My wife and I entered the Church 20 years ago, and did so for many reasons involving history, authority, theology, and culture. The two central reasons, however, were our conviction that the Eucharist really is the Body, Blood, Soul, and Divinity of Jesus Christ and, secondly, that the fullness of our vocation as Christians could only be found in the communion of the Catholic Church. That vocation, we recognised, consists of a transformative call to be “partakers in the divine nature” (2 Peter 1:4) and “children of God” (1 John 3:1).
We began to see that, in the words of St. Thomas Aquinas, the Second Person of the Trinity did not become man just to remove sins, but also “so that he, made man, might make men gods” (Catechism 460). That is a startling statement, but it is an ancient and venerable part of Catholic belief, emphasising how those who are baptised become, by grace, the true children of God, called and commanded to pursue lives of holiness, sacrifice, and love.
How many Catholics really understand this call? The conflict over reception of Holy Communion, I think, is closely connected to confusion about this radical, unique belief of the Church. Unfortunately, it has become commonplace to hear it said that “we are all children of God,” as if fallen humanity does not need the Incarnation and the Resurrection in order to be cleansed, infused, and divinised by the Father, Son, and Holy Spirit. In a 2012 audience, Benedict XVI explained that, yes, “God is our Father because he is our Creator”, but added, “Nonetheless this is still not enough”. He went on:
Becoming a human being like us, with his Incarnation, death and Resurrection, Jesus in his turn accepts us in his humanity and even in his being Son, so that we too may enter into his specific belonging to God. Of course, our being children of God does not have the fullness of Jesus. We must increasingly become so throughout the journey of our Christian existence, developing in the following of Christ and in communion with him so as to enter ever more intimately into the relationship of love with God the Father which sustains our life.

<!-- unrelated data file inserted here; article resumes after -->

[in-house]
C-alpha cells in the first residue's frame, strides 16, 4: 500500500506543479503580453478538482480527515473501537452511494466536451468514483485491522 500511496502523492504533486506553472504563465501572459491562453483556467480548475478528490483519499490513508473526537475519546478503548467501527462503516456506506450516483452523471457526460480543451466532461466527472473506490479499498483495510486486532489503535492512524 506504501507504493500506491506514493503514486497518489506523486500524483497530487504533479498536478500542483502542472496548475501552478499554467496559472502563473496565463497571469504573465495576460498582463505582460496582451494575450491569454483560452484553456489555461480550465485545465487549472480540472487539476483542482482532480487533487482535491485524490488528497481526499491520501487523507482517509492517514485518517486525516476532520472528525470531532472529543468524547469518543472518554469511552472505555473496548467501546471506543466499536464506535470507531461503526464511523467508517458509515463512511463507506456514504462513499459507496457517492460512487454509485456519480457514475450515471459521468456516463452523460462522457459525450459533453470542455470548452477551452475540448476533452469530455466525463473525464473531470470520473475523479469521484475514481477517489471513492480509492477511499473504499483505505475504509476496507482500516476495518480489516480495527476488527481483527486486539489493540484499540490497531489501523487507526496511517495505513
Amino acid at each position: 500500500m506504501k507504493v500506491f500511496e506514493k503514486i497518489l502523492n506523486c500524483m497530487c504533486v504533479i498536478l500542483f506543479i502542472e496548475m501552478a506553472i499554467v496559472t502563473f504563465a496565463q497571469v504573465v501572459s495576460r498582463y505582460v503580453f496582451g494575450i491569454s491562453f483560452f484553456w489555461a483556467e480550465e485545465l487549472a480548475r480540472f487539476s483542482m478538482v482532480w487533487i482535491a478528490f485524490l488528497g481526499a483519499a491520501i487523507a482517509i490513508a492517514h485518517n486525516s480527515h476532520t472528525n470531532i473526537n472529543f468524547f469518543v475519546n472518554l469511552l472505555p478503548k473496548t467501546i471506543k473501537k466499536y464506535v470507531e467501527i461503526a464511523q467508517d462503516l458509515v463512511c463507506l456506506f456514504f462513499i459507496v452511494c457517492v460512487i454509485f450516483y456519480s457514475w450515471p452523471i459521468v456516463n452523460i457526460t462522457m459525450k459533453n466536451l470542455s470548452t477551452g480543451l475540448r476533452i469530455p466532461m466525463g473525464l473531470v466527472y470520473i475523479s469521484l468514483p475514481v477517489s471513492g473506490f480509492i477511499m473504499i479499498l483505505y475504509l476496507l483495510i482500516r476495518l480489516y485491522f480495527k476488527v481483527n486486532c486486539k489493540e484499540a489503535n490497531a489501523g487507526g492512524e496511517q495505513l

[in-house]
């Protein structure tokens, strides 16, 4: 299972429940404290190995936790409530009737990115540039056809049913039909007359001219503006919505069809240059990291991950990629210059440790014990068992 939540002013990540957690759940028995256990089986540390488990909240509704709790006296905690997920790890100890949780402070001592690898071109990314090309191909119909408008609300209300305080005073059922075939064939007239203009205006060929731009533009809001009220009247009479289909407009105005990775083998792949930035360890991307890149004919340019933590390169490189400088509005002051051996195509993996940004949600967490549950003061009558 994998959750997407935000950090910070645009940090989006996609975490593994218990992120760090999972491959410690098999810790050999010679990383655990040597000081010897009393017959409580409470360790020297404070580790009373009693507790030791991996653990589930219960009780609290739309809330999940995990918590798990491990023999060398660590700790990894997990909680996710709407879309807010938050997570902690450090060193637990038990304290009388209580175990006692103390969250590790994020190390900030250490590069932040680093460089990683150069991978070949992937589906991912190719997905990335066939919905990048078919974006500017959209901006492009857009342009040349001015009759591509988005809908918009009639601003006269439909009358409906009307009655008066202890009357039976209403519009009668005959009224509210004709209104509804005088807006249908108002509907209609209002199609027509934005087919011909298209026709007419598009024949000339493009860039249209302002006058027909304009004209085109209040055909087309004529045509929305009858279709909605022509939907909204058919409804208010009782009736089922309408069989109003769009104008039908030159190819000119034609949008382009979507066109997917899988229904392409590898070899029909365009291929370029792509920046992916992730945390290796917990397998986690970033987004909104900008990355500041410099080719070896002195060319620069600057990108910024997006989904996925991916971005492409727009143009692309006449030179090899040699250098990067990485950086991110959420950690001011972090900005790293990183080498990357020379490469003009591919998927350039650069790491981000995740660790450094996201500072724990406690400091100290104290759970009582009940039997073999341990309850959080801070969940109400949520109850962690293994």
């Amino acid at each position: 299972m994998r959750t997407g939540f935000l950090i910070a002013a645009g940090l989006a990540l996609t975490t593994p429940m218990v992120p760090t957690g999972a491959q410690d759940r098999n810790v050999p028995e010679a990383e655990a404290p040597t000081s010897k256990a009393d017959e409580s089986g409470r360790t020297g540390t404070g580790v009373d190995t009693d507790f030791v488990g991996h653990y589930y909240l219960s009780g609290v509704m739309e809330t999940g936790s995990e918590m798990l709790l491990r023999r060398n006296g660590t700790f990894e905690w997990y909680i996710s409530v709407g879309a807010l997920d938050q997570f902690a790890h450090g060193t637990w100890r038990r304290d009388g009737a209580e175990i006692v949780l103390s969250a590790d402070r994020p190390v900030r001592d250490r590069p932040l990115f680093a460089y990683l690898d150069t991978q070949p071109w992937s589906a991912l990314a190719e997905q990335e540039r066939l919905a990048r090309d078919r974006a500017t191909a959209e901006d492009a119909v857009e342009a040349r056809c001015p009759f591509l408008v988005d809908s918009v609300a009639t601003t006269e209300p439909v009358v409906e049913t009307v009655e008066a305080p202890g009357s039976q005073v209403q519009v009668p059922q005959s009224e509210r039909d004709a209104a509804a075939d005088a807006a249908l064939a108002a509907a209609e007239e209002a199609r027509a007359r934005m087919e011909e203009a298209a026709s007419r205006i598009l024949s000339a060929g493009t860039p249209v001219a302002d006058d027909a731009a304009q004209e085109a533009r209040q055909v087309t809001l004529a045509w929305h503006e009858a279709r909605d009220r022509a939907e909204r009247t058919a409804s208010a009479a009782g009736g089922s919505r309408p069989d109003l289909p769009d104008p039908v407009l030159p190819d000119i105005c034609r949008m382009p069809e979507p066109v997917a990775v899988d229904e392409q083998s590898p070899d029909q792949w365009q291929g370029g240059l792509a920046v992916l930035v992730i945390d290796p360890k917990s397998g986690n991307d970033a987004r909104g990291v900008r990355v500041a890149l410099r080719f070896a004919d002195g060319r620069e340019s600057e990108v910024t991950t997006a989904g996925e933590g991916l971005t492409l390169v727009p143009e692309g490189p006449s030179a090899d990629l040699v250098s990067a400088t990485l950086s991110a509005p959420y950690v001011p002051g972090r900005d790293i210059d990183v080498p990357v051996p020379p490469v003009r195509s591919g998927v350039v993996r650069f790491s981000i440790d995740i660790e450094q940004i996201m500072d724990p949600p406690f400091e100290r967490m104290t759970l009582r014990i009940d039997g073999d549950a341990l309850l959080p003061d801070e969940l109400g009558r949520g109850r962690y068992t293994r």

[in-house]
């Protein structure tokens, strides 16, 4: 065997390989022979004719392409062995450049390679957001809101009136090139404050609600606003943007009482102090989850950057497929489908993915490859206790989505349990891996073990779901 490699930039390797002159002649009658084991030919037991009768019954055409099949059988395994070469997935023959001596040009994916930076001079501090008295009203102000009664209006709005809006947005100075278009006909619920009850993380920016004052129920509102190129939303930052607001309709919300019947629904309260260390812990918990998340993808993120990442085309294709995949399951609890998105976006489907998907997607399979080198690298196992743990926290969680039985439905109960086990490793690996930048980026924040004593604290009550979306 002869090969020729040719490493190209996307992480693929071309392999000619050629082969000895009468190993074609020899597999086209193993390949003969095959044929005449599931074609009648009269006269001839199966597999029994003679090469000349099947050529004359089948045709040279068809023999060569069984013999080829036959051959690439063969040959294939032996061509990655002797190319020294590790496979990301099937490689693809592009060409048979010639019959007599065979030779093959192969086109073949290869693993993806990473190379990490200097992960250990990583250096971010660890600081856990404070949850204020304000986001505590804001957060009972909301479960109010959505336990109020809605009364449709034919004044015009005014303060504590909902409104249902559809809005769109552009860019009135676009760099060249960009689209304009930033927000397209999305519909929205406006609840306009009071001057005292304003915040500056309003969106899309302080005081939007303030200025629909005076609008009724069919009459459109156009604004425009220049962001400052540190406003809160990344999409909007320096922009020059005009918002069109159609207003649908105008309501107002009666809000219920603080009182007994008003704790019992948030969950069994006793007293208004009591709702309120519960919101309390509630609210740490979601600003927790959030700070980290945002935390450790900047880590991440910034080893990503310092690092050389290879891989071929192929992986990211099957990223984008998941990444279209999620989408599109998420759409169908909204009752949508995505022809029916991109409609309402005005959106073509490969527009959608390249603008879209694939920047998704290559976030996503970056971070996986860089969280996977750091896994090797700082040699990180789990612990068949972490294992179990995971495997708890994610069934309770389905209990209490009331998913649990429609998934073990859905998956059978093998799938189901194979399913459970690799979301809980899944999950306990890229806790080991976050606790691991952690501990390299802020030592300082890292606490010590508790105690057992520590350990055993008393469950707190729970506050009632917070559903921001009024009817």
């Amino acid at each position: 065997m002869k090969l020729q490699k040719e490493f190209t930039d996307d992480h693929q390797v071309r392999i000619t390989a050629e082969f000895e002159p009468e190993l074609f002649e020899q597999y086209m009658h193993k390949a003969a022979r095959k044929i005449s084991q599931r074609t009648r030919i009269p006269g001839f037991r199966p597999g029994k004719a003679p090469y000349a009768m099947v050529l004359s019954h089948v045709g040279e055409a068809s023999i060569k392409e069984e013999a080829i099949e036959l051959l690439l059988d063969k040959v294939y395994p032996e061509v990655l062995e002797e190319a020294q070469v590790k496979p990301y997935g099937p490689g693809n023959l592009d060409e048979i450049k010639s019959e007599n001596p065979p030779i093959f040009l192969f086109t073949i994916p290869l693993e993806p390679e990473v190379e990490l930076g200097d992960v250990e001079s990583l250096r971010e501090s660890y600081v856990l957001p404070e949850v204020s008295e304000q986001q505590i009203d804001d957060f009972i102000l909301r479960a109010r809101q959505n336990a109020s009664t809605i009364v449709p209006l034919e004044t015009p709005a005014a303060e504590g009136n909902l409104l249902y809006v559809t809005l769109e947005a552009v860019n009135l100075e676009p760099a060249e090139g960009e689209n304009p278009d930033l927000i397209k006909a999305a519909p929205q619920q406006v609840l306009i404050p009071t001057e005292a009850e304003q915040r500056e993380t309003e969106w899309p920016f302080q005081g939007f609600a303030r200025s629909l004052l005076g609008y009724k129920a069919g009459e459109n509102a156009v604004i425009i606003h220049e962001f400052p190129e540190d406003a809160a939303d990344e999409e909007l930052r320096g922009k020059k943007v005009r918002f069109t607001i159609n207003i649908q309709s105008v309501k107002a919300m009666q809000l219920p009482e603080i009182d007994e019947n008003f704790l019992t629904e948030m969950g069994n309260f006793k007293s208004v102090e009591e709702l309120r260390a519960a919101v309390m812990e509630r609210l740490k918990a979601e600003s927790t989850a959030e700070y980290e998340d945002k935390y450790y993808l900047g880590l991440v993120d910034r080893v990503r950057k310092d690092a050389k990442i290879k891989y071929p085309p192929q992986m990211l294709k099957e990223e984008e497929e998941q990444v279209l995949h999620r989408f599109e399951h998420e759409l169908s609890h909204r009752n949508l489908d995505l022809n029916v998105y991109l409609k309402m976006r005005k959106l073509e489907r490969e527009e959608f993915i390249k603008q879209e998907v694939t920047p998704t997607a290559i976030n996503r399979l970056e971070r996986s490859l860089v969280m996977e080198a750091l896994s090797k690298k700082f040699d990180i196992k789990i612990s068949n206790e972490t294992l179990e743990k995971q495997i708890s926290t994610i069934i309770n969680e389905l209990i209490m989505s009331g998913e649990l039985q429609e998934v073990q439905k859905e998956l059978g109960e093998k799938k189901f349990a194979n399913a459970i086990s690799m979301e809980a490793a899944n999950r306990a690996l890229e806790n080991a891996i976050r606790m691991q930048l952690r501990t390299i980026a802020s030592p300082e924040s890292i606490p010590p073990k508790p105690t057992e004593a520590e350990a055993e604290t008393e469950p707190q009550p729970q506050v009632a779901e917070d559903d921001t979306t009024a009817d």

We must increasingly become so. To hear some Catholics, you might think the essence of the Faith is romantic love, sexual satisfaction, and temporal happiness. For many, it seems, the horizon has been flattened, the supernatural has been euthanised, and the ultimate goal has been forgotten. In the process, grace has been cheapened. Many Catholics, I think it safe to say, believe that “love” and “commandments” are in opposition, even though the Apostle John declares otherwise: “For this is the love of God, that we keep his commandments. And his commandments are not burdensome… All who keep his commandments abide in him, and he in them.” (1 John 5:3; 3:24).
The Council of Trent anathematised the view “that the observance of the commandments of God is impossible for one that is justified.” The rich young man could not let go of what he loved, and he went away sorrowful. “With men this is impossible,” Jesus told the disciples after the man departed, “but with God all things are possible” (Matthew 19:26).
In other words, God mercifully and lovingly provides the necessary strength to those in a state of grace. (And if we are not in a state of grace – that is, in communion with God – then we mustn’t partake of Holy Communion, which is the definitive sign and act of such communion.) The Apostle Paul, who was no stranger to complicated pastoral and cultural situations – involving incest, fornication, idolatry, homosexuality, and much more – addressed matters with typical incisiveness in exhorting the first Christians in Rome:
What shall we say then? Are we to continue in sin that grace may abound? By no means! How can we who died to sin still live in it? … What then? Are we to sin because we are not under law but under grace? By no means!
(Romans 6:1-2, 15)
Costly grace, wrote Bonhoeffer, “is costly because it calls us to follow, and it is grace because it calls us to follow Jesus Christ. It is costly because it costs a man his life, and it is grace because it gives a man the only true life. It is costly because it condemns sin, and grace because it justifies the sinner.”
Grace is divine life; it is supernatural love; it is heaven on earth. “Costly grace,” said the Lutheran pastor and martyr, “is the Incarnation of God.” Surely we, as Catholics, can both count the cost and embrace our supernatural calling.